On Saturday, legions of Yale undergraduates will awake at heretofore-unseen hours of the morning. They will meander over to their minifridges, reluctantly pull out the orange juice and locate the plastic vodka jug in the corner of their rooms. By 8 a.m., Taylor Swift will have awakened the ignoramuses who thought they could sleep in. By nightfall, every hero who didn’t pass out face-first into a bedsheet, frat-couch or toilet will have migrated to Toad’s Place. Everyone else will go to sleep, content with simply surviving Yale’s best day of the year.
But not every Yalie gets to experience Spring Fling. If you play a spring sport at Yale, this upcoming Saturday probably still means waking up at an ungodly hour of the morning to the sound of the person blasting Taylor Swift on your travel bus and passing out face-first into a bedsheet, frat-couch or toilet upon your return. When you fall asleep, however, you won’t be lulled into somnolence by your drunken stupor but instead will pass out from pure exhaustion and the sober reality that this Saturday will be no different from the hundreds of others you have spent competing on the baseball, lacrosse, crew or other team you have devoted your life to at Yale.
Missing Spring Fling is just one of the many sacrifices athletes at this school have to make in the name of their sports. It is a shame that 10 percent of the undergraduate student body can’t day drink and sweatily bob around to a couple of C-list artists, but it is a sacrifice student-athletes signed up for when they came to the school. Sports should come first, and I think most Division I athletes would agree. While Yale has tried to move Spring Fling to a different day of the week, the rest of the school should not have to sacrifice a day of reading week just so that student-athletes can drink and party as well.
But what features of the Yale experience, other than the relatively trivial Spring Fling day, do student-athletes have to miss because their coaches prioritize sports above all else?
At 5:30 p.m. on Tuesday, every residential college will have its Senior Dinner to commemorate the four amazing years students have spent at Yale. It is a momentous occasion that only occurs once in a Yale career. Speeches are given. Tears are shed. Sirloin beef is consumed. And any student-athlete who has Tuesday practice is probably going to have to miss it.
The Senior Dinner isn’t the only thing that happens at 5:30 on a Tuesday. When my roommate gave his Mellon Forum, a 20-minute speech seniors give concerning research they have done for their senior essay, earlier this year, two of his best friends on the baseball team rushed into the Davenport Common room 15 minutes late, making it just in time for the acknowledgements. They, of course, had practice.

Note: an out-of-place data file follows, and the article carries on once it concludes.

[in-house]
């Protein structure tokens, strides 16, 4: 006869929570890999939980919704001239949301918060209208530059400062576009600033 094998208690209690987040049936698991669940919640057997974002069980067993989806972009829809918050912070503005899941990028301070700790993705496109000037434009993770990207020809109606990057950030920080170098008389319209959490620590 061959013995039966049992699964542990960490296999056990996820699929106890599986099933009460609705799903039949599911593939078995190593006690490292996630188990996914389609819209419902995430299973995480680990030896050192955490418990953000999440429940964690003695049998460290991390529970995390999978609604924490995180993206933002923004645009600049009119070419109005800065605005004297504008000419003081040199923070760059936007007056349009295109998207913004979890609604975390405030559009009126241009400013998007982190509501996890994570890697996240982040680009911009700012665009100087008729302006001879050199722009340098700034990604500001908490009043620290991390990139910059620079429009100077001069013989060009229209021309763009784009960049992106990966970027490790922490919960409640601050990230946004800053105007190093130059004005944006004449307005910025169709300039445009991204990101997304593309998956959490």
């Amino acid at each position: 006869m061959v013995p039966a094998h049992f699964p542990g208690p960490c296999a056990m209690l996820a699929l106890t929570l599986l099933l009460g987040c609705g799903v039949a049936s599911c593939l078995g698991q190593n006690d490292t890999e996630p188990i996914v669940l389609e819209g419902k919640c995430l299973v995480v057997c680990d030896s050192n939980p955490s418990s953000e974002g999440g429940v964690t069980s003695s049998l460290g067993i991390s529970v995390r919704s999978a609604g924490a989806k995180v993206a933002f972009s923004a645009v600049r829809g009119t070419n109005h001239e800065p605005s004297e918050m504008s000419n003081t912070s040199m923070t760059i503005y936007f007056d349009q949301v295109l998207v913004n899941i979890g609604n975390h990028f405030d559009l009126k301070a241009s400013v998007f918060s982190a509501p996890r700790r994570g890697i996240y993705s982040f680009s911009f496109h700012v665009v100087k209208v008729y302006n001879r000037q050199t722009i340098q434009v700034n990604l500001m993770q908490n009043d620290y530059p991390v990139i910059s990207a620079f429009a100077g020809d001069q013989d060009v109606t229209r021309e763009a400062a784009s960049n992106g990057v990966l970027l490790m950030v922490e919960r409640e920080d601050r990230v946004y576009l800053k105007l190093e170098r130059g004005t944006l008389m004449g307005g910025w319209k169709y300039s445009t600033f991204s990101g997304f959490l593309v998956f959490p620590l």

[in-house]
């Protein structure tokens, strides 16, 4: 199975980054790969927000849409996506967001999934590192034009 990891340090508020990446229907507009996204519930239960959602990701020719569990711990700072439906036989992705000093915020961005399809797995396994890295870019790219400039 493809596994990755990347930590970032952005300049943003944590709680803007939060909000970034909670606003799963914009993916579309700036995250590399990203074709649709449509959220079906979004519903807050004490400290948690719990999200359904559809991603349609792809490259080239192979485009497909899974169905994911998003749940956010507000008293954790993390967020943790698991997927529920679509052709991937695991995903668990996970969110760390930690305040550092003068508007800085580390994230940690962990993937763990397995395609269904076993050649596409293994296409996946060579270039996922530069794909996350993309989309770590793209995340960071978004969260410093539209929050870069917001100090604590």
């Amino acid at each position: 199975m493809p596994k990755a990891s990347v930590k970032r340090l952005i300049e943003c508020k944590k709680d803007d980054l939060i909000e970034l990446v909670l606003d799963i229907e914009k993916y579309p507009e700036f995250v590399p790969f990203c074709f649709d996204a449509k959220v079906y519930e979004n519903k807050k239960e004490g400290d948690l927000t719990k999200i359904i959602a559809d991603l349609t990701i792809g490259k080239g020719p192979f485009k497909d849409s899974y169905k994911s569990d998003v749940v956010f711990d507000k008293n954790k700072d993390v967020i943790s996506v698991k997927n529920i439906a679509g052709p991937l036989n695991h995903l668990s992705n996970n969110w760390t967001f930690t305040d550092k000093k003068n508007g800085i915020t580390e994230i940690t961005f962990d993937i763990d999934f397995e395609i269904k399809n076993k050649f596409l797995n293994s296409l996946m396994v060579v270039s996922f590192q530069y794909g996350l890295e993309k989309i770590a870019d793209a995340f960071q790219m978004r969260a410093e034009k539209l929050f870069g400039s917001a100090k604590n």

Grand Strategy, a two-semester program unique to Yale and taught by esteemed professors and intellectuals like John Gaddis, Charlie Hill and David Brooks, is a two-hour seminar on Monday afternoons generally followed by a catered dinner. It is an awesome Yale experience, but it is one that Yale student-athletes can never have. And it’s not just Grand Strategy; many athletes cannot take any class offered during the late afternoon.
I am not saying that sports teams at Yale shouldn’t have practice or that student-athletes should get to miss practice for banal reasons. But I am saying that positions on sports teams are not meant to be 40-hour-a-week jobs and that they should not be prioritized over a college student’s educational experience. If someone wants to major in mechanical engineering, they shouldn’t have to quit the football team to do so. Sports should augment and enhance a student’s time in college, not dominate it. But forcing rowers to practice at the expense of their Senior Dinner does just that.
Prioritizing sports above every other aspect of the Yale undergraduate experience widens the divide between athletes and nonathletes on campus. It fosters resentment that leads to student-athletes hating their sport and nonathletes hating student-athletes. Sports at Yale should be competitive, and those who participate in them should do so with dedication and commitment. But that dedication and commitment never should come at the expense of a student’s ability to be the best student they can be or, even worse, their happiness.
Student-athletes have a very important place at Yale, but there is a reason the word “student” comes before the word “athlete.” Everyone at Yale, heavyweight rower and lightweight drinker, should get to take advantage of the holistic experience an institution like Yale offers. Student-athletes don’t have to be allowed to go to Spring Fling, but let them go to their Senior Dinner. Let them take Grand Strategy. Let them attend a College Tea or their friend’s Mellon Forum. Most importantly, let them have fun. Isn’t that the purpose of sports, and college, anyway?
Noah Asimow is a senior in Davenport College. Contact him at email@example.com .